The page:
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Left: Sentences Up: Syntax Right: Functionality

Formal syntax of DATR descriptions

  This section provides the notational conventions and syntactic framework for the subsequent formal discussion of DATR's semantics (Section 4) and theory of inference (Section 5).

Let NODE and ATOM be finite sets of symbols. Elements of NODE are called nodes and denoted by N. Elements of ATOM are called atoms and denoted by a. Elements of $\mbox{\sc atom}^*$ are called values and denoted by $\alpha$, $\beta$, $\gamma$.The set DESC of DATR value descriptors (or simply descriptors), and denoted by d, is built up from the nodes and atoms as shown below. In the following, sequences of descriptors ($d_1\cdots d_n$),in $\mbox{\sc desc}^*$ are denoted $\phi$, $\psi$.

Value descriptors are either atoms or inheritance descriptors, where an inheritance descriptor is further distinguished as either local (unquoted) or global (quoted). There is just one kind of local descriptor (node/path), but three kinds of global descriptor (node/path, path and node). The syntax presented informally in Section 3.1.2, above, and in E&G (1989a, 1989b) permits nodes and paths to stand as local descriptors. However, these additional forms can be viewed as conventional abbreviations, in the appropriate syntactic context, for node/path pairs.

A path $\langle a_1 \ldots a_n \rangle$ is a (possibly empty) sequence of atoms enclosed in angle brackets. Paths are denoted by P. For N a node, P a path and $\alpha \in \mbox{\sc atom}^*$ a (possibly empty) sequence of atoms, an equation of the form $N\!:\!P \, {\tt =} \, \alpha$ is called an extensional sentence. Intuitively, an extensional sentence $N\!:\!P \, {\tt =} \, \alpha$ states that the value associated with the path P at node N is $\alpha$. For $\phi$ a (possibly empty) sequence of value descriptors, an equation of the form $N\!:\!P \, {\tt ==} \, \phi$ is called a definitional sentence. A definitional sentence $N\!:\!P \, {\tt ==} \, \phi$ specifies a property of the node N, namely that the path P is associated with the value defined by the sequence of value descriptors $\phi$.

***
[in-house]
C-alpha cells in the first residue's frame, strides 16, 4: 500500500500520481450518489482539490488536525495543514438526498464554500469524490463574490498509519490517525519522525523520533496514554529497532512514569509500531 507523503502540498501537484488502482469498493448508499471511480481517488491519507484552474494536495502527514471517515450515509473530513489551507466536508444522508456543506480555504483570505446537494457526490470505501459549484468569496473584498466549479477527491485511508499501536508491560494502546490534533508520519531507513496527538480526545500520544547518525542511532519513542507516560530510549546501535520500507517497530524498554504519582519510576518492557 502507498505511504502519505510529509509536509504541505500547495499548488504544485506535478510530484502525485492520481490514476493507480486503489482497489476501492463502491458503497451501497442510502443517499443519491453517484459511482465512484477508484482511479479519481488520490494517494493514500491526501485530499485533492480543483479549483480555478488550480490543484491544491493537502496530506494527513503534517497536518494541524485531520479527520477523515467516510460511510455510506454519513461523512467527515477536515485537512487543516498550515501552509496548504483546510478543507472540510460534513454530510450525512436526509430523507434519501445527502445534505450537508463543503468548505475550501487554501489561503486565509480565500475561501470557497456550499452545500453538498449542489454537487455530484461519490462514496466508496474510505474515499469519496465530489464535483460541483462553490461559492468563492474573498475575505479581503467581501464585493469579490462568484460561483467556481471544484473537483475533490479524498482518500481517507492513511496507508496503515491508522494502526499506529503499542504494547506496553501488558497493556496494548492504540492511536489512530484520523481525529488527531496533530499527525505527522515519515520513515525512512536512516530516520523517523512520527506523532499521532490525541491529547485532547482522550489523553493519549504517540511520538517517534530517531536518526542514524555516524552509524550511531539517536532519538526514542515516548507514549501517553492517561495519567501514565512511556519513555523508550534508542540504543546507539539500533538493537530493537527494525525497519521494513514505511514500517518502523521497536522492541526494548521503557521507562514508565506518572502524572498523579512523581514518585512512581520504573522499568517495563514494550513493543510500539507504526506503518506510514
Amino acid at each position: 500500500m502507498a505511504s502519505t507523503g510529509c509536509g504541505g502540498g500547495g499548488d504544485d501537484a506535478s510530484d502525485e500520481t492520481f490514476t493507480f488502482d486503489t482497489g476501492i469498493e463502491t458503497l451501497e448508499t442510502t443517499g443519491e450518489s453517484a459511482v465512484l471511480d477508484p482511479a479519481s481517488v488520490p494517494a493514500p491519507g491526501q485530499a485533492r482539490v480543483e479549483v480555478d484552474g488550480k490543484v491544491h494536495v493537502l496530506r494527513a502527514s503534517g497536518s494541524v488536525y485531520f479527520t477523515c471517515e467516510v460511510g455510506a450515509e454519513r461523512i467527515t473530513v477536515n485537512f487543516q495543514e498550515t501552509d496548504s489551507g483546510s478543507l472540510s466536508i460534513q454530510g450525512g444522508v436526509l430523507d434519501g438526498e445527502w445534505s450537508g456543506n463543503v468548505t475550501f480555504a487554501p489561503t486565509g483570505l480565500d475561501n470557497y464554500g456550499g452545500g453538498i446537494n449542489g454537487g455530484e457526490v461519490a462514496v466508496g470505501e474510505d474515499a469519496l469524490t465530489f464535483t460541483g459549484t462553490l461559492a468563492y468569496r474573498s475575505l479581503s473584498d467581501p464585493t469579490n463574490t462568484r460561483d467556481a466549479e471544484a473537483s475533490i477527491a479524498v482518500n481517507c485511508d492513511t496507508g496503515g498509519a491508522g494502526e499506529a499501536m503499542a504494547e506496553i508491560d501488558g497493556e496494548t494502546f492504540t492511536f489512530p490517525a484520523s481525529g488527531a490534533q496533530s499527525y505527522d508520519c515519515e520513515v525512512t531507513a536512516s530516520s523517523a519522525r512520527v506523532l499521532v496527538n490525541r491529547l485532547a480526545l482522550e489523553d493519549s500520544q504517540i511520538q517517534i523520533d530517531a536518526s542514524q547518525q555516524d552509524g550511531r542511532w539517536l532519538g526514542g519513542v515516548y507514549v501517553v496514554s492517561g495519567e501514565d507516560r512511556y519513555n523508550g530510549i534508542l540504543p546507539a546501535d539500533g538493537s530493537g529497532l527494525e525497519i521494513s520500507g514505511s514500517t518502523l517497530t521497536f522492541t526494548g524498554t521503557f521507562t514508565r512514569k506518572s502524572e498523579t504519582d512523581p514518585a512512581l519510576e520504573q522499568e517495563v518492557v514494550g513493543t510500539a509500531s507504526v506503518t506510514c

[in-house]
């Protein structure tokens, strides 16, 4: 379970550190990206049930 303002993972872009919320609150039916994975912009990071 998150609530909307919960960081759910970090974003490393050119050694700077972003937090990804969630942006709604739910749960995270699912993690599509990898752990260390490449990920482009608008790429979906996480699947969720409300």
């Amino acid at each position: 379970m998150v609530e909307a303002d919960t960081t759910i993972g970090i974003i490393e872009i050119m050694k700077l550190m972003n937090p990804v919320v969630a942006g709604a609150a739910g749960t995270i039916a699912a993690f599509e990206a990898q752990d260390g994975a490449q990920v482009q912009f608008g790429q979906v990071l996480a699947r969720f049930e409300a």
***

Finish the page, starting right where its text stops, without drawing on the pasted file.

A collection of equations can be used to specify the properties of different nodes in terms of one another, and a finite set of DATR sentences T is called a DATR theory. In principle, a DATR theory T may consist of any combination of DATR sentences, either definitional or extensional, but in practice, DATR theories are more restricted than this. The theory T is said to be definitional if it consists solely of definitional sentences and it is said to be functional if it meets the following condition:

N\!:\!P \, {\tt ==} \, \phi \mbox{ and }
N\!:\!P \, {\tt ==} \, \psi \in \mbox{\em T}
\mbox{ implies } \phi = \psi\end{displaymath}

Functionality for DATR theories, as defined above, is really a syntactic notion. However, it approximates a deeper, semantic requirement that the nodes should correspond to (partial) functions from paths to values. We continue to oversimplify matters somewhat. The meaning of a node depends on the global context, and a node thus really denotes a function from global contexts to partial functions from paths to values. Though important, this point is tangential to the issue addressed here. Functionality is discussed in greater detail in Section 3.1.5, below.

In the formal semantics (4) and inference (5) sections of this document, we will use the term (DATR) theory always in the sense functional, definitional (DATR) theory. For a given DATR theory T and node N of T, we write $\mbox{\em T}/N$ to denote that subset of the sentences in T that relate to the node N. That is:

\mbox{\em T}/N & = & \{s \in \mbox{\em T}\ \vert s = N\!:\!P \, {\tt ==} \, \phi \}\end{array}\end{displaymath}

The set $\mbox{\em T}/N$ is referred to as the definition of N (in T).


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Left: Sentences Up: Syntax Right: Functionality
Copyright © Roger Evans, Gerald Gazdar & Bill Keller, Tuesday 10 November 1998